This is an archived article that was published on sltrib.com in 2014, and information in the article may be outdated. It is provided only for personal research purposes and may not be reprinted.
Utah's incoming member of Congress, Mia Love, will hold a seat on the committee that oversees the Treasury and the Federal Reserve when she joins the House of Representatives in January.
Love, who was elected to Utah's 4th Congressional District seat in November, said she was honored to accept the assignment.
"The important work done by this committee over the next two years will have a direct impact on ensuring that our nation's economy continues to improve," she said in a statement. "For me, this mission begins with clearing away harmful regulatory burdens that keep our businesses from creating jobs and getting Utahns back to work."
As a candidate, Love was regularly asked what committee she would like to have a seat on. Financial Services wasn't at the top of her list. Rather, she said she wanted a seat on the House Energy and Commerce Committee, which is where Rep. Jim Matheson, D-Utah, has served. Love is replacing Matheson, who declined to run for re-election.
Energy and Commerce has the most expansive jurisdiction in the House, covering health care, energy and interstate commerce, a catchall that allows its members to hold hearings on everything from steroids in sports to net neutrality.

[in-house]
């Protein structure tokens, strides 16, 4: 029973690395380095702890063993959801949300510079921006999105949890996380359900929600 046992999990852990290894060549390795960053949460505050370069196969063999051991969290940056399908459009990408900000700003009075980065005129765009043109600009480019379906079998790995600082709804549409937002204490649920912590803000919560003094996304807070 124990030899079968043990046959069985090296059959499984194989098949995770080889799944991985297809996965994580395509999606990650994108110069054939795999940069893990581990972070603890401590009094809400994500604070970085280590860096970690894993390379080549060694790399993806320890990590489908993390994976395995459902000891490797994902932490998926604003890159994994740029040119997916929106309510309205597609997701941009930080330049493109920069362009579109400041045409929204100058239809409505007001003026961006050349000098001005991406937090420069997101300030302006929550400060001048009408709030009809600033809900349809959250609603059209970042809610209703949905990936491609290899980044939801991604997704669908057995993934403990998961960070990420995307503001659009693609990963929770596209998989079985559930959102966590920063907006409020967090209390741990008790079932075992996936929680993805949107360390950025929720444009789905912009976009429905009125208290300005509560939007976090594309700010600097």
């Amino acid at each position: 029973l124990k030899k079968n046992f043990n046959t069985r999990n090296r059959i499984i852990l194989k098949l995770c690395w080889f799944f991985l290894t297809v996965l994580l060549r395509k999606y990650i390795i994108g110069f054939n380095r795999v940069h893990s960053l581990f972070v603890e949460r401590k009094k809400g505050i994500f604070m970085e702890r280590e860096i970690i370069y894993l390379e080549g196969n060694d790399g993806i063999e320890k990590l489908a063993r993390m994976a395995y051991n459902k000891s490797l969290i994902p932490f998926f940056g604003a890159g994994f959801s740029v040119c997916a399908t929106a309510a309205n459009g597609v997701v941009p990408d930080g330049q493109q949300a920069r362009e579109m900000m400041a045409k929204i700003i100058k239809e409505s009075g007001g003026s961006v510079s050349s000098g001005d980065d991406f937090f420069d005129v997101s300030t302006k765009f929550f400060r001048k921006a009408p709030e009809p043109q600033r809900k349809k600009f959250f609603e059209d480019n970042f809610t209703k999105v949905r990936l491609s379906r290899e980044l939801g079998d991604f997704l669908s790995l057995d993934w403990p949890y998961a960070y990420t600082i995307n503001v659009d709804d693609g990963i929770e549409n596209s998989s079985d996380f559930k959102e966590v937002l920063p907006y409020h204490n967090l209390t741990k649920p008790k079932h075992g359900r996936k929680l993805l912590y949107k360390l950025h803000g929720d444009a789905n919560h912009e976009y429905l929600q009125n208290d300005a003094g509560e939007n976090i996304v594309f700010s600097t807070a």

Before her narrow victory over Democrat Doug Owens, Love said she would go "gung-ho for Energy and Commerce and I probably have the best chance of any freshman in getting that committee."
Love pushed hard for a seat on that committee, but House Republican leaders decided against adding any freshmen. Love received her second choice. Now that she has accepted this assignment, it is highly unlikely that she would get on another high-profile committee.
Financial Services has recently held hearings on the terrorist financing of the Islamic State and an overview of the credit-reporting system, and its jurisdiction includes banking, insurance and public housing.
Love rarely talked about these issues during her congressional campaign that tended to focus on education, health care and the budget, though she did regularly discuss reducing federal regulations on businesses.